Bare numerals, collectivity, and genericity: A new puzzle
Brian Buccola
May 2017

The semantics of number words (or numerals), like three, has been the subject of intense research, and controversy, over the last few decades. The classic approach to numerical interpretation, pioneered by Horn (1972), contends that the basic, literal meaning of three in a sentence like Three people attended is ‘at least three’ (a one-sided meaning), and that the upper bound it typically implies arises by way of scalar implicature. More recent approaches argue that the literal meaning of three is ‘exactly three’ (a two-sided meaning), implemented in one of a variety of ways (e.g. Geurts 2006; Breheny 2008; Kennedy 2015). With a few exceptions, the primary data set has, up to now, consisted of simple existential sentences with distributive predicates, as well as modal sentences. The goal of this article is to reassess these two basic approaches to numerals (the ‘at least’ approach and a representative family of ‘exactly’ approaches) in light of a broader range of data that includes existential sentences with collective predicates, such as Three people lifted the piano together (cf. Koenig 1991), Four players formed a team, and Five students have the same name, and sentences with generically interpreted numerical indefinites, such as Three people can fit in the car and Three people can lift the piano (cf. Link 1987, 1991). I show that a brand new puzzle emerges: on the one hand, (a version of) the classic account gets the collective facts exactly right, but it fails to predict a previously unnoticed asymmetry in the distribution of two-sided readings of numerical indefinites embedded under a downward-entailing operator; on the other hand, (a version of) the ‘exactly’ approach beautifully predicts the embedding facts, but overgenerates in the collective domain. I conclude by offering some speculation as to how the puzzle might be resolved in favor of the classic account.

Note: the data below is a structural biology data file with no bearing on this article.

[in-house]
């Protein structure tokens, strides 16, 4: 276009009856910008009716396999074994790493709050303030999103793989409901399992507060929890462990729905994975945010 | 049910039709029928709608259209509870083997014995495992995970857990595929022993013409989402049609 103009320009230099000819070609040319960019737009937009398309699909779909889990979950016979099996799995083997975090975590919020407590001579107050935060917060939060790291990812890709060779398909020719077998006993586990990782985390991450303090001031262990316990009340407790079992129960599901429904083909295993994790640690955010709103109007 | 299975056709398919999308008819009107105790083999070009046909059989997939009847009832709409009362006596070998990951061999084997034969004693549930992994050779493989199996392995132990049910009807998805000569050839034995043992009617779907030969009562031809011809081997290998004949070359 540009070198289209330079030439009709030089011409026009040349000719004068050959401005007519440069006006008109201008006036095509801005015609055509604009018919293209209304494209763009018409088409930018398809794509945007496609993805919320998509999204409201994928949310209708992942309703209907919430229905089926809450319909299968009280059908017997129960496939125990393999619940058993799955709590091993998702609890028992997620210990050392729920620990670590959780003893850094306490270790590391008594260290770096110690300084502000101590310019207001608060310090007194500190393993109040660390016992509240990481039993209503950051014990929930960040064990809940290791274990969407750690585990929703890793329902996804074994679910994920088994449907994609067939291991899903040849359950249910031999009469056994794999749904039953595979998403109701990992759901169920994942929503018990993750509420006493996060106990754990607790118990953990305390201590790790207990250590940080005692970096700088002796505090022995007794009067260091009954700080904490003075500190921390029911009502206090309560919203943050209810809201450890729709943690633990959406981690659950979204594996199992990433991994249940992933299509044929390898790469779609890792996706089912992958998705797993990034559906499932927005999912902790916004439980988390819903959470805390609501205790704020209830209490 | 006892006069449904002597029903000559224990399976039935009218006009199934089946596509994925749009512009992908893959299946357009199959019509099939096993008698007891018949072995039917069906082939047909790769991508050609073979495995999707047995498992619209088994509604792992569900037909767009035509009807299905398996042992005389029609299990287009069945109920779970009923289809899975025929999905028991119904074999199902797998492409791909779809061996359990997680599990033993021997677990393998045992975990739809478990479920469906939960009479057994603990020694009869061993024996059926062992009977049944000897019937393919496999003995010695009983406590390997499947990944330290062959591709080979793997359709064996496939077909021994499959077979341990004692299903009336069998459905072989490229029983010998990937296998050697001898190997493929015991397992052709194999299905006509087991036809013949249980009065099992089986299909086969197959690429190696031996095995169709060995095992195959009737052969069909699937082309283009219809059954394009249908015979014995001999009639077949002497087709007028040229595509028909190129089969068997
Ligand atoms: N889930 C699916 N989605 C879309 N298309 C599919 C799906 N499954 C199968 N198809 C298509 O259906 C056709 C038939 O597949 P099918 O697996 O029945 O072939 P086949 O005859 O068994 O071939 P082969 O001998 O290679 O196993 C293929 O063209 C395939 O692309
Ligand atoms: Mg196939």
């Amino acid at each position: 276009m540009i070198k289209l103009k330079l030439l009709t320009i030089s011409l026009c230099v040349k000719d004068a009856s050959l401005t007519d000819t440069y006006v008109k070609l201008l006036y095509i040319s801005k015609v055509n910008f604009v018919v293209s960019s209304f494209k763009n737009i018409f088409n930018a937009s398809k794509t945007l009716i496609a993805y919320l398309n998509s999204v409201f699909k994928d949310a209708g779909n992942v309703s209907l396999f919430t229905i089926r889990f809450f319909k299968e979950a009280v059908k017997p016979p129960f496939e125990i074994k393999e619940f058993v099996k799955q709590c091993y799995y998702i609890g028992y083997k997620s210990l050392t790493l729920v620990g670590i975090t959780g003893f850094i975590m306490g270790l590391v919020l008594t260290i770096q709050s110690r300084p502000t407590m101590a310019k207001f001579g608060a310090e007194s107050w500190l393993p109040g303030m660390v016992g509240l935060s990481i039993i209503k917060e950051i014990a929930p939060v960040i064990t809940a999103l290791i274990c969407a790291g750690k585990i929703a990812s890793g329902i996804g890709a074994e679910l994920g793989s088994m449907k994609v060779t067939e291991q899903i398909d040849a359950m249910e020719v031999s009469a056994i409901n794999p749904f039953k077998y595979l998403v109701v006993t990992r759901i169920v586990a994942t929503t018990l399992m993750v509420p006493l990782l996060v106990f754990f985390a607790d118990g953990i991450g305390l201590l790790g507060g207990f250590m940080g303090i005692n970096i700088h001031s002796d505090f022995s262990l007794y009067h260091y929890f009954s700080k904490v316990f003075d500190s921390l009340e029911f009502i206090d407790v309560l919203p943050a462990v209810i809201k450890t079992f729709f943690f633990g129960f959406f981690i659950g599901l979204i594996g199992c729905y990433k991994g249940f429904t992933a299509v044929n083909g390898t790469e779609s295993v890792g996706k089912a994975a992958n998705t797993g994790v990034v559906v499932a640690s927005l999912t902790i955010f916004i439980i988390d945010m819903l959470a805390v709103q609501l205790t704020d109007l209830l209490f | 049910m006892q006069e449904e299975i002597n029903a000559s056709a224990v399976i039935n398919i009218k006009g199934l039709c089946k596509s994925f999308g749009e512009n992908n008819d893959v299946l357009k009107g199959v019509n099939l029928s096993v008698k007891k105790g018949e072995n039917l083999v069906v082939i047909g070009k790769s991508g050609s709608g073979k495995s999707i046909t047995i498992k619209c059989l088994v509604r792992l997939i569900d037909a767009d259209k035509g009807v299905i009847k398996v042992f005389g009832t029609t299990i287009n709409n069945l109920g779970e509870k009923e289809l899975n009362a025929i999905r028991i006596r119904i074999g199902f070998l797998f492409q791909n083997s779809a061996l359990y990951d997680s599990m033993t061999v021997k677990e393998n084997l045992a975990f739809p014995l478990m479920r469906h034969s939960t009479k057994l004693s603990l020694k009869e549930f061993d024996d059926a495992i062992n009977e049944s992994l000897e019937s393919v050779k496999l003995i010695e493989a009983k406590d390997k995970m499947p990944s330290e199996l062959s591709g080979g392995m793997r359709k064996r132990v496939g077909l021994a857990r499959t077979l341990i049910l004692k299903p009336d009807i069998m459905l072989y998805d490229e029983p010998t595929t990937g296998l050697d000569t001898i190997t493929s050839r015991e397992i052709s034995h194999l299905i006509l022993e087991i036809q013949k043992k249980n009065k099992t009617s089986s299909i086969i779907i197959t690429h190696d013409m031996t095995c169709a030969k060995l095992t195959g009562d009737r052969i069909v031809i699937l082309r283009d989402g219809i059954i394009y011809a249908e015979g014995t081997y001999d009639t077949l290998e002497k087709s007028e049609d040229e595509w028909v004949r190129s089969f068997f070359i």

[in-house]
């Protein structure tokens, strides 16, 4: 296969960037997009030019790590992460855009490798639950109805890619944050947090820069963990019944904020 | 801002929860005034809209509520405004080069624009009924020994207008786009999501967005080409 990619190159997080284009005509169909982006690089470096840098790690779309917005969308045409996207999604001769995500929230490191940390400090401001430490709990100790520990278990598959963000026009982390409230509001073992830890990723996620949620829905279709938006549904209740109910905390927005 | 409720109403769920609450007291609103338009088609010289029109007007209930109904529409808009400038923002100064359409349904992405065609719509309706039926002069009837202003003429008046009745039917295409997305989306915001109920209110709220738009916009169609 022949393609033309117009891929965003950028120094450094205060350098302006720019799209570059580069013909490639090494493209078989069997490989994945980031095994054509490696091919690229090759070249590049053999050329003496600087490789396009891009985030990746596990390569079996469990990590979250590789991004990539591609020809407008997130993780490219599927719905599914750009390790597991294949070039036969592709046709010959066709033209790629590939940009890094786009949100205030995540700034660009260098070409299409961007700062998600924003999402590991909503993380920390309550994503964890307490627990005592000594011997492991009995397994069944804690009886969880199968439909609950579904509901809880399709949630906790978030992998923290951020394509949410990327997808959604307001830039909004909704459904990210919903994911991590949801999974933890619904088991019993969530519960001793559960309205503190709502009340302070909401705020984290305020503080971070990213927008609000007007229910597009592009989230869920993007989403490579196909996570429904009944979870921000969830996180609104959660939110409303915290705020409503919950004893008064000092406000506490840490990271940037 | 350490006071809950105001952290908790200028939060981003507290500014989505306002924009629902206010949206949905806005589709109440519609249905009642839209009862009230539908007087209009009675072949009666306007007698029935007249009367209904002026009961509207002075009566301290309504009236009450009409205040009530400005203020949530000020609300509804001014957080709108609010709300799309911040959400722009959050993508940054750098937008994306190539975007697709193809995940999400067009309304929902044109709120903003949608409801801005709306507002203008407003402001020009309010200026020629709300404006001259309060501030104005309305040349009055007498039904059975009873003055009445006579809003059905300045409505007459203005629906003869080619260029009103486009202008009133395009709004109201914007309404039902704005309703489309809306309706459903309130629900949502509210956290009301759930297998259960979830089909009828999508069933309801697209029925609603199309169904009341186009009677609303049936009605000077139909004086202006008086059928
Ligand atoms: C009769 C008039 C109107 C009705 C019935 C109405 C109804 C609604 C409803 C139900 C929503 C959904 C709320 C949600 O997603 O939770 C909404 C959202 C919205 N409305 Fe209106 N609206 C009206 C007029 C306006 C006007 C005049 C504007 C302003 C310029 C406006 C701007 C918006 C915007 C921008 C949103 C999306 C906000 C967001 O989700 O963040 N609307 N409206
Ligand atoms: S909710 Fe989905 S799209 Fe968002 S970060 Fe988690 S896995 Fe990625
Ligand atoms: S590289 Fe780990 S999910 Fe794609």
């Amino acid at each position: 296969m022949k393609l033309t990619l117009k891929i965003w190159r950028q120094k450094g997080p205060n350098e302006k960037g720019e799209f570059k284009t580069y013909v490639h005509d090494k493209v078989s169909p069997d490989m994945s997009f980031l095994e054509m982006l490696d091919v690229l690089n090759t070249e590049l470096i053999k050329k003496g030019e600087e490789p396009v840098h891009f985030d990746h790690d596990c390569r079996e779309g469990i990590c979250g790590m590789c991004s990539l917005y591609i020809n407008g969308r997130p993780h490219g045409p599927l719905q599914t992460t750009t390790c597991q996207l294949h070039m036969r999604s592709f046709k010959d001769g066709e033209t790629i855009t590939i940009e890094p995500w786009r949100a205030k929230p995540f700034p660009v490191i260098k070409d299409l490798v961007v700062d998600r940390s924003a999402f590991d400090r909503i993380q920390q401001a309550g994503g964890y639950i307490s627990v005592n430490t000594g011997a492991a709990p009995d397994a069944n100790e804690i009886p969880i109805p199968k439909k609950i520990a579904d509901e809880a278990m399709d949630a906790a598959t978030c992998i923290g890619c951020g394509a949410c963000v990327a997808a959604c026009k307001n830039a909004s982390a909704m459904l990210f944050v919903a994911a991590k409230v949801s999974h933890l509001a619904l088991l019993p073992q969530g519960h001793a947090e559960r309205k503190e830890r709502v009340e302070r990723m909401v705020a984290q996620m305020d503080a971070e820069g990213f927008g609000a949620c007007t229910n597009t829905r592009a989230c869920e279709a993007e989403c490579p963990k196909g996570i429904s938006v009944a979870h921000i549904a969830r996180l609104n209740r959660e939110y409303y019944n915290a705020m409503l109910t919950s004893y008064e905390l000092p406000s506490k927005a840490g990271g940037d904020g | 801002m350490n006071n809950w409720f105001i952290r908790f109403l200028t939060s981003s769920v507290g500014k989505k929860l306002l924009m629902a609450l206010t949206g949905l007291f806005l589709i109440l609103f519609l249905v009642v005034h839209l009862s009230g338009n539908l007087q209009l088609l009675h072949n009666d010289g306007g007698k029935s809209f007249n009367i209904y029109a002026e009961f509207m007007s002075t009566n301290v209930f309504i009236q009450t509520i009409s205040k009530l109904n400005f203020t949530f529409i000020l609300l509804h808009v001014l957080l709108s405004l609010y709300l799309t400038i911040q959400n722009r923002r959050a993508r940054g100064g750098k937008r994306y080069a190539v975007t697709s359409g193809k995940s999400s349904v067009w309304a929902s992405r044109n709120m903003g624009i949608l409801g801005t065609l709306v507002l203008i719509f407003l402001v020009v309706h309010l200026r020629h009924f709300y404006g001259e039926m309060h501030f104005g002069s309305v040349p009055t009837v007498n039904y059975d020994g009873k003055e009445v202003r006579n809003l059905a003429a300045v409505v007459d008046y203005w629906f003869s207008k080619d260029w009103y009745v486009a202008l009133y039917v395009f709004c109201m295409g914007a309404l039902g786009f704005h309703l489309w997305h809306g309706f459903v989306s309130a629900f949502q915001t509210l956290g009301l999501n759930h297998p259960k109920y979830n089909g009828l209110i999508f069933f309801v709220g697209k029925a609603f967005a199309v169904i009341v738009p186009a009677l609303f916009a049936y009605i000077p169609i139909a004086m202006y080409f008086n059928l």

Format: [ pdf ]
Reference: lingbuzz/003400
(please use that when you cite this article)
Published in: Submitted
keywords: numerals, plurality, distributivity, collectivity, genericity, scalar implicature, semantics
previous versions: v1 [April 2017]
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